Hi, I'm Em! I'm mainly a sci-fi/fantasy/horror reader, but I also read a lot of YA, romance, and (probably sad) contemporary fiction.
The Adventures of Amina al-Sirafi: A new fantasy series set a thousand years before The City of Brass (Hardcover)
This fantasy book takes readers on an adventure with retired pirate captain Amina al-Sarafi as she gets pulled into one last job. Joining on her on her adventure are a poisons expert who has one solution to every problem, a cheery first mate with a penchant for consensual kidnapping, and al-Sarafi's cowardly demon husband. I could have spent six more books with this cast of characters, and I recommend this book to all pirate fans, buff old women fans, quirky demon fans, and pretty much everyone else.
Supernatural horror + historical fiction + trans protagonist = a horrifying Antarctic expedition. I have not been able to stop thinking about this book since I finished it-- Wilkes combines genres and characters that are often not seen together and makes them linger.
This YA sci-fi romance made me lay face-down on the floor. It is a feat to make a book with only three on-page characters feel so full, and there is a reveal halfway through the book that made me walk laps around my apartment.
A sapphic romance novel with Jewish protagonists! The main characters of this novel make one of my favorite pairings I've read in any romance novel. This book is endlessly charming.
James Acker dares to ask the greatest question of our time: what if the captain of the track team and the captain of the field team had feelings for each other? His answer is the funniest book I've read this year with charming, hilarious characters.
Never once while reading this horror novel was I able to predict what would happen next. Monstrilio is about a family grieving the death of their son while also learning how to acclimate to life with the Lung, or Monstrilio-- a piece of their deceased son's lung that his mother fed until it came to life. Told from four different perspectives-- the mother's, the father's, a family friend's, and Monstrilio himself-- this story looks at grief, at humanity, and at what happens when parents try to make their children into something they are not.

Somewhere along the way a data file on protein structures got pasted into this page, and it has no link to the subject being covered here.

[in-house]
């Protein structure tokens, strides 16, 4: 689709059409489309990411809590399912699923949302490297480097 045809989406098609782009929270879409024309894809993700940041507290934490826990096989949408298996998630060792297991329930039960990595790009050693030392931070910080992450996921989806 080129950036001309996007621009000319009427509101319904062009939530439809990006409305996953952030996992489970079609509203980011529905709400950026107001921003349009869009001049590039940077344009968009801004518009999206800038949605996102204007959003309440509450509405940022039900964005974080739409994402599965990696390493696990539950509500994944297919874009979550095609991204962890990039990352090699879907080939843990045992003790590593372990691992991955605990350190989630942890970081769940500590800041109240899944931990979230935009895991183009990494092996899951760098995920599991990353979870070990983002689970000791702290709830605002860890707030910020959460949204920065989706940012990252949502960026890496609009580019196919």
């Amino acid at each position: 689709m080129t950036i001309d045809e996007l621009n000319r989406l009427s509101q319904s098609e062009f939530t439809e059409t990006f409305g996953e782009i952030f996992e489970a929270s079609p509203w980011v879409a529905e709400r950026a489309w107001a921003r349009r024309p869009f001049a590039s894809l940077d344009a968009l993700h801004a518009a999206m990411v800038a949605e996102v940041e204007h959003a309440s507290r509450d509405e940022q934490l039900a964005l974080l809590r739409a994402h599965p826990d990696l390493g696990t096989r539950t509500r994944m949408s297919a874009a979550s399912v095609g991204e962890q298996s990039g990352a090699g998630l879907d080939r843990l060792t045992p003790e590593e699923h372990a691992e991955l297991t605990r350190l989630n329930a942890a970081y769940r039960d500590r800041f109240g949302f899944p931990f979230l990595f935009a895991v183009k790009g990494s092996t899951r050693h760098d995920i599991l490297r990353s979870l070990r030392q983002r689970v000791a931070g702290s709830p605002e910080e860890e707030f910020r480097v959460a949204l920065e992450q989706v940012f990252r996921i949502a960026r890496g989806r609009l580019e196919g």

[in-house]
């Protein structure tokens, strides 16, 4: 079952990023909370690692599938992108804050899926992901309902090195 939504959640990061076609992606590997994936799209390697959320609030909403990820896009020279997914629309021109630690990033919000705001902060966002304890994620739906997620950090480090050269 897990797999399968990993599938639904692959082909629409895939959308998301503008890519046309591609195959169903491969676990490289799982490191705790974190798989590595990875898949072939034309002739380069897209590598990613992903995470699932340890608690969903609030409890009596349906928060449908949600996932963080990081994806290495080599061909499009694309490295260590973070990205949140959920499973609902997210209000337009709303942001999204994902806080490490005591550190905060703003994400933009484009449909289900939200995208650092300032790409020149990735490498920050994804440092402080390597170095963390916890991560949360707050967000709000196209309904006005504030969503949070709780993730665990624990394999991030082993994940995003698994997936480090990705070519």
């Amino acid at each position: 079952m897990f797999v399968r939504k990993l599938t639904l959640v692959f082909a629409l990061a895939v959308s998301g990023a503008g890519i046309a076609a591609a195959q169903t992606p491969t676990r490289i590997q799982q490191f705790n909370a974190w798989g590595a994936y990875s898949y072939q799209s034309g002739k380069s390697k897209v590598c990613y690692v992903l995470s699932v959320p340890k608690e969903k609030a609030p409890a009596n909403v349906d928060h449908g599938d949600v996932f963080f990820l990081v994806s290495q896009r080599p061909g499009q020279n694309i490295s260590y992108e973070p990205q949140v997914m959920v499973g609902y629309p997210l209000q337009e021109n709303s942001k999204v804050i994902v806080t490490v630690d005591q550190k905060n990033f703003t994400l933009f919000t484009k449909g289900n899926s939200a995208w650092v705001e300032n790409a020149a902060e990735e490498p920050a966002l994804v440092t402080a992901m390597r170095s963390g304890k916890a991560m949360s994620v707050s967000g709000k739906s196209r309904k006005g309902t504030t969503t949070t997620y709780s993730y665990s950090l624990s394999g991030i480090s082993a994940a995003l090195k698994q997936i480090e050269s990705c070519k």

The capaill uisce are a mythical kind of horse-- sea-dwelling, flesh-eating, utterly feral, but, when caught, the fasted mounts. Every fall, the small island of Thisby prepares for the emergence of the capaill uisce from the sea, and the danger this brings, while also preparing for the danger and excitement of the Scorpio Races, the race between those who have survived catching and wrangling their capaill uisce. This novel follows Kate "Puck" Connolly, an orphan trying to keep her family together in the wake of her parents' deaths, and Sean Kendrick, four-time winner of the Scorpio Races. Puck doesn't agree with the Scorpio Races after her parents died at the teeth of the capaill uisce, but she needs the prize money to keep her family together. Sean is famous by Thisby standards for his multiple race wins, but ultimately his success belongs not to him but to the man for whom he works, the wealthy Benjamin Malvern. Both of them need to win the race, but only one can came out on top.
I read this book for the first time as a 12 year old, and it has remained my favorite book to this day. Stiefvater's prose is beautiful and lasting, and every character on the island feels charming and distinct. I have reread this book countless times, and every time I am moved by the love in this book, for family and for horses and for the wild beauty of this island town.
We Ride Upon Sticks follows a group of high school field hockey players as they sign their souls away to a demonic force within an Emilio Estevez notebook so they can win more games. Told in first person plural, this novel is a feat of characterization; Barry's ability to make each member of the team feel distinct while also blurring the lines between them as Emilio's hold grows stronger sweeps readers into the deal along with the team.